Christmas is coming – are you excited? The tinsel, the tree, the Michael Buble songs, for many of us, it’s our favourite time of the year. We might be in Brisbane, but have you been dreaming of a white Christmas? (The slice that is!) Or maybe you can’t wait until someone brings you a figgy pudding? Even if you’ve been eating healthy, it’s the time of the year when we have every excuse to indulge in all our favourite Christmas foods. So how do you do that and not undo all the hard work you’ve put in to change your diet and lifestyle? We’re sharing with you our 7 best healthy eating tips for Christmas time. We hope you find them helpful as we head into the season.
Read the full article below, and check out the video below. Desi, Eleni G and Eleni Z share our best advice for staying healthy through the season.
7 healthy eating tips for Christmas
from our dietitians
1. Don’t deny yourself on Christmas day
Firstly, we’re writing you a permission slip to enjoy your day. Within reason, most of us can afford to indulge in those treats we love on Christmas day (and maybe Boxing Day, if there are leftovers!). Of course, if you are diabetic or have another condition, it’s still important to keep sugars or other allergies and intolerances in check. However, if your healthy eating regime is mostly about losing weight or being healthy generally, don’t stare longingly at the glazed ham and roast potatoes while you pick at your salad. Have what you want, but reserve it just for Christmas Day. What happens with many of us, is that we start indulging early with end-of-year drinks and work parties. Then there’s all the post-Christmas catch-ups, New Year, and holidays. One day won’t undo any harm, but a series of days in a row can quickly break good habits. So enjoy every mouthful of whatever you fancy at Christmas, but try and get back on track as soon as you can.
2. Fortune favours the fresh
While we don’t need to deny ourselves treats on the day, it’s a great idea to focus more on healthy, fresh foods, with smaller amounts of denser, sugary or fatty foods. Especially for other events through the festive season. For many, seafood is on the menu at this time of year, and this is a great healthy choice. As are fresh dips with vegetables. Of course, Australian Christmas tables usually display an abundance of fresh salads right through the season. These are wonderful choices to include more of on your plate. One word of advice is to be mindful of dressings where you can. Stick to the basics such as good quality extra virgin olive oil, vinegar, lemon juice, and mustard. If you like a creamy dressing, play with Greek yoghurt instead, or avocado as a green goddess dressing. Adding herbs and spices will reduce the need for salt. If you can, serve salad dressing on the side, which will allow everyone to serve their own quantities.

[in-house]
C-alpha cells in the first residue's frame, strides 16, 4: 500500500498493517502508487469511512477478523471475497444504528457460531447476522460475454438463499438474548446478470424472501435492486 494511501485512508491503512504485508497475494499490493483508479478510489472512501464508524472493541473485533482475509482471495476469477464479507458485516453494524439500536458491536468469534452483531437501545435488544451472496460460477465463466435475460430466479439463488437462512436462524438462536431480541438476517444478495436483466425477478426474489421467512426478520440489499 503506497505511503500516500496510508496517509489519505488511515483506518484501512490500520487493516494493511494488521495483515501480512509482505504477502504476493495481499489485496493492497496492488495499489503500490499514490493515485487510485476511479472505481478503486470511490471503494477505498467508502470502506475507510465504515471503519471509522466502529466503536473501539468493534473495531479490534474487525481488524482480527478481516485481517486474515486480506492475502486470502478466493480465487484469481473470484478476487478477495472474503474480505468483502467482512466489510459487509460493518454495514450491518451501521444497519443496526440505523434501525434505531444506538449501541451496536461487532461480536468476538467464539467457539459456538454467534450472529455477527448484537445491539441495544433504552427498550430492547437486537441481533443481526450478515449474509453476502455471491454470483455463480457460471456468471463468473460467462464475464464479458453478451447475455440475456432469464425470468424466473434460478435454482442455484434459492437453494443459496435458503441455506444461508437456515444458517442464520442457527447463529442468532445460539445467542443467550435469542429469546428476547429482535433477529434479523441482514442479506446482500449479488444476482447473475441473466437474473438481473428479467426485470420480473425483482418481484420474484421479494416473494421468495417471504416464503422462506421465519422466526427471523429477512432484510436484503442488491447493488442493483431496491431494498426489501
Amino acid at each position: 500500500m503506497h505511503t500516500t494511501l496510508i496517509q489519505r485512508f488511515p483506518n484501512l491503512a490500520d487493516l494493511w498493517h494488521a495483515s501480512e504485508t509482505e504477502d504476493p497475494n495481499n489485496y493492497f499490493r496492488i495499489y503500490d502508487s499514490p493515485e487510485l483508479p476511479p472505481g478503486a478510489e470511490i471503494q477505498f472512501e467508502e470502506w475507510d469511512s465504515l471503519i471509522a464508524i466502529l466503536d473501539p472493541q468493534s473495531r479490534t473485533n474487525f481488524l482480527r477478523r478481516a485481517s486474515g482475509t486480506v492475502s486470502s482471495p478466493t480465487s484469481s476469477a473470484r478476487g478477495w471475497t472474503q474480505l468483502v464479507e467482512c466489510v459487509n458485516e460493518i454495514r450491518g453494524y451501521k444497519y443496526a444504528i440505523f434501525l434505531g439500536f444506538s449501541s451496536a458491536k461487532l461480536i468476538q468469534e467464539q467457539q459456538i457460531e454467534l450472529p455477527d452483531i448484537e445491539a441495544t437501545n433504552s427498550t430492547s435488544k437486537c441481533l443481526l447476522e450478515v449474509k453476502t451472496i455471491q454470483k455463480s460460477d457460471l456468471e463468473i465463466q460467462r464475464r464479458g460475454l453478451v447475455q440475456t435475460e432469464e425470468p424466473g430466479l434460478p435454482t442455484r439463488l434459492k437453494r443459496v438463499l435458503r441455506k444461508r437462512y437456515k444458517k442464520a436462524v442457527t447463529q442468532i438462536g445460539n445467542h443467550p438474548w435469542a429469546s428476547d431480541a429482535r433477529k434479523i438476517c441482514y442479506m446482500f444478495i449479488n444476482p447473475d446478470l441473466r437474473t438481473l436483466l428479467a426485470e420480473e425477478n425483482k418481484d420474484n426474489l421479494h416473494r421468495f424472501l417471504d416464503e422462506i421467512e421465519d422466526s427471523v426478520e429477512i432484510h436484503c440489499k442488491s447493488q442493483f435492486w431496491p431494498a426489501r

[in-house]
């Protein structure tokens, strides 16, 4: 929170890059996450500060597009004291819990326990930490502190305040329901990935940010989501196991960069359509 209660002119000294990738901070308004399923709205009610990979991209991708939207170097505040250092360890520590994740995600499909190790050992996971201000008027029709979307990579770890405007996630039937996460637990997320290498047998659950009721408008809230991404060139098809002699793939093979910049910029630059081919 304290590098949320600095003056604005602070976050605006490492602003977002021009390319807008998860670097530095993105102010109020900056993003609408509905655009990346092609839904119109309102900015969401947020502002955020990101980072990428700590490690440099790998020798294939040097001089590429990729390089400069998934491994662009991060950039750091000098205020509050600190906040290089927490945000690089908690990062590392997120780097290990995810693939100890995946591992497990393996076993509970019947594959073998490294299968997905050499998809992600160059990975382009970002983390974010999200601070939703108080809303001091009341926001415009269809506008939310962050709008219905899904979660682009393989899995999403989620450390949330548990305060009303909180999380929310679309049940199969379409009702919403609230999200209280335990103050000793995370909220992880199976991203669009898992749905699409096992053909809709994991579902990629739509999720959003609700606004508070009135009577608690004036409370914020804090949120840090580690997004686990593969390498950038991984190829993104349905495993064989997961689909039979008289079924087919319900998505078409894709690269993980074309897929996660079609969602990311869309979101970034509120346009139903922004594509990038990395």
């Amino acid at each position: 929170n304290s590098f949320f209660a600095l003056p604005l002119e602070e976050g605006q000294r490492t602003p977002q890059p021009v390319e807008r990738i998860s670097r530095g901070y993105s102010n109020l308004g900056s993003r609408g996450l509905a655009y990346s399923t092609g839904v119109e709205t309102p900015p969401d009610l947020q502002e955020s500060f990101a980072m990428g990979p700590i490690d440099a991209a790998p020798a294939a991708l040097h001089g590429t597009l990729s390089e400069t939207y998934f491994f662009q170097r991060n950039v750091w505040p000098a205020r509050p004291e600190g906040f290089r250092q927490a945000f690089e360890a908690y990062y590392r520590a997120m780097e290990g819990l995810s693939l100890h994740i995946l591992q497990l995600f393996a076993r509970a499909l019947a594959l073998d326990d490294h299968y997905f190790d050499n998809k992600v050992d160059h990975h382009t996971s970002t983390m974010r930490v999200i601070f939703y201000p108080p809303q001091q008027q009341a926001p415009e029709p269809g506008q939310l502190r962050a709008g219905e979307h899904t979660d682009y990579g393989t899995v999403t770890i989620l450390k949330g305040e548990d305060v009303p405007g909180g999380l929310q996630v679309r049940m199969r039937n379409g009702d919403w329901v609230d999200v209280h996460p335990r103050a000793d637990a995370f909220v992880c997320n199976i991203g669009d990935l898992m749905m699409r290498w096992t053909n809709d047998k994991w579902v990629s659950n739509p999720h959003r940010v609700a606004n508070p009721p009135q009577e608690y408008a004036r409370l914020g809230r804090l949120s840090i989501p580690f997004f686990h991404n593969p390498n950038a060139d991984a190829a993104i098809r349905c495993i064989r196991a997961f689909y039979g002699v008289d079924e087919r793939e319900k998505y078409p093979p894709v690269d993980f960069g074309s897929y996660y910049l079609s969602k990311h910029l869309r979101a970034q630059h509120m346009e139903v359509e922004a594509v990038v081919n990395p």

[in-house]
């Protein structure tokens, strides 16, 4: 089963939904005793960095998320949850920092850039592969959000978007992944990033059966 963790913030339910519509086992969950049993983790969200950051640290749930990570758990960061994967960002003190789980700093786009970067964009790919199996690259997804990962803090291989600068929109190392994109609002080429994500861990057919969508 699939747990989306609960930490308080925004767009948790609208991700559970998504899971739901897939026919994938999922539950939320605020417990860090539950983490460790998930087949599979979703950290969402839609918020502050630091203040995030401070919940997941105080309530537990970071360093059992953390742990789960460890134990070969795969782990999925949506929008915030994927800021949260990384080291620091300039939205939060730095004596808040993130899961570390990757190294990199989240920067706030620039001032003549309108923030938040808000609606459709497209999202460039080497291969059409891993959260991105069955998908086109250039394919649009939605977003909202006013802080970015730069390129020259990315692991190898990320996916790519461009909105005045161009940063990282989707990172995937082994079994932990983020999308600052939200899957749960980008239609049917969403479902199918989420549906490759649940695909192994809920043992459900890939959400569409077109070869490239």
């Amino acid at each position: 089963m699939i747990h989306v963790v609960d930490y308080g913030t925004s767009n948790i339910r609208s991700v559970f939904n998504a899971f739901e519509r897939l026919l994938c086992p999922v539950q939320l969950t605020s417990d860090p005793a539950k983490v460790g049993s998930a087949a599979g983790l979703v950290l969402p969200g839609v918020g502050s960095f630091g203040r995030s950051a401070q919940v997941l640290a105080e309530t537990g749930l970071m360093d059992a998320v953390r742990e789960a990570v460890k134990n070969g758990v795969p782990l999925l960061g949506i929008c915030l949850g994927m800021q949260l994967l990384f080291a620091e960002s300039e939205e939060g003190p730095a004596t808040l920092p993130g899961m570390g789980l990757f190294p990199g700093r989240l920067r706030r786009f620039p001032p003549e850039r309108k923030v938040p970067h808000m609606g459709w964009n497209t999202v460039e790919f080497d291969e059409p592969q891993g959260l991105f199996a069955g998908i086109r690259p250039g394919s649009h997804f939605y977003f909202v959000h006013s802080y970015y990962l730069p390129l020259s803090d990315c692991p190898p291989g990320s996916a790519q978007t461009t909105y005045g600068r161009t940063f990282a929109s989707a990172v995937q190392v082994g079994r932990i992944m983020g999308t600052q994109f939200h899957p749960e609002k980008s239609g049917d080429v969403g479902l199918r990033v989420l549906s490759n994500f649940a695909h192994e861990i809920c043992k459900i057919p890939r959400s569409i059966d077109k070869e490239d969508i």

3. Perfect portions
Christmas get-togethers are usually a buffet-style affair, and this is great as it allows you to choose. The trouble is, there’s always so much there, right? How do we not go overboard? The best tactic is to go for those foods you want most, but be conscious of portion sizes. When it comes to indulging, we say everything in moderation. In many cases over the festive season, we don’t have control over the type of food that is put in front of us. What we can control, is how much we eat.
Our advice is to start small and build. Start with a smaller portion, take a break, and think about if you’re full and content. If you’re genuinely still hungry, by all means, go and get a little bit more food. But by going the opposite way and starting with a really heavy plate, we are often feeling obliged to finish it. Also, not turning up starving will help you minimise portions. So having something to eat before you go along to an event would be an excellent tactic.
4. Watch your drinks
Many people focus solely on food and forget to consider alcohol through the festive season. It’s great to be mindful of what you’re drinking and try to slow down your alcohol consumption. The first tip if you’d like to control your alcohol intake, is not to let people top up your drinks for you. Always finish the drink and then go and get another one. That way, you know how many drinks you’ve had. When we’re looking at healthy volumes, try and keep to your two to four maximum drinks, if you can. What is also worth thinking about, is that one glass of wine is actually the same as having two gin or vodka and sodas, or two low-alcohol beers. So, you can pick your drink, just enjoy it, but be in control. It is always a great idea to alternate your drinks with something non-alcoholic. Try a cool glass of water on ice, or mineral water with some lemon or lime in it is also lovely. One other tip – socialise away from the hors d’oeuvres table, which can get more and more tempting after a few drinks. Better to choose wisely and take your drink and food away on a plate or serviette.